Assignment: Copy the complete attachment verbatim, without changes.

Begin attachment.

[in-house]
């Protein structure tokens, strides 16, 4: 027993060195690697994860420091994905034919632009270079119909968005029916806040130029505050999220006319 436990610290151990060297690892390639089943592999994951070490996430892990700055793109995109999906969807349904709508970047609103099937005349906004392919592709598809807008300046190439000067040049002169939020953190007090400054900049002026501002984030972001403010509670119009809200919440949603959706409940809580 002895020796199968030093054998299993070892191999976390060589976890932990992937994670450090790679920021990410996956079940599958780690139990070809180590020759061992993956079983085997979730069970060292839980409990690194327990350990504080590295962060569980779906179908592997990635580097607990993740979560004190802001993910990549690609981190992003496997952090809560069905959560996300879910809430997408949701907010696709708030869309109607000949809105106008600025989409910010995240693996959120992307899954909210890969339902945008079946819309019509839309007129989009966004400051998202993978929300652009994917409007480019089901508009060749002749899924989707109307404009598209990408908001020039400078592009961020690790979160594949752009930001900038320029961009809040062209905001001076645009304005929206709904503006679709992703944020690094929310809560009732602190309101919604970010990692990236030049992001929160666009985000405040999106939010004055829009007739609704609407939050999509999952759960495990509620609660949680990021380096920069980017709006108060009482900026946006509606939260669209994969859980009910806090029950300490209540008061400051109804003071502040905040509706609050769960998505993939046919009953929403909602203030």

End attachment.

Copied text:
[in-house]
């Protein structure tokens, strides 16, 4: 027993060195690697994860420091994905034919632009270079119909968005029916806040130029505050999220006319 436990610290151990060297690892390639089943592999994951070490996430892990700055793109995109999906969807349904709508970047609103099937005349906004392919592709598809807008300046190439000067040049002169939020953190007090400054900049002026501002984030972001403010509670119009809200919440949603959706409940809580 002895020796199968030093054998299993070892191999976390060589976890932990992937994670450090790679920021990410996956079940599958780690139990070809180590020759061992993956079983085997979730069970060292839980409990690194327990350990504080590295962060569980779906179908592997990635580097607990993740979560004190802001993910990549690609981190992003496997952090809560069905959560996300879910809430997408949701907010696709708030869309109607000949809105106008600025989409910010995240693996959120992307899954909210890969339902945008079946819309019509839309007129989009966004400051998202993978929300652009994917409007480019089901508009060749002749899924989707109307404009598209990408908001020039400078592009961020690790979160594949752009930001900038320029961009809040062209905001001076645009304005929206709904503006679709992703944020690094929310809560009732602190309101919604970010990692990236030049992001929160666009985000405040999106939010004055829009007739609704609407939050999509999952759960495990509620609660949680990021380096920069980017709006108060009482900026946006509606939260669209994969859980009910806090029950300490209540008061400051109804003071502040905040509706609050769960998505993939046919009953929403909602203030």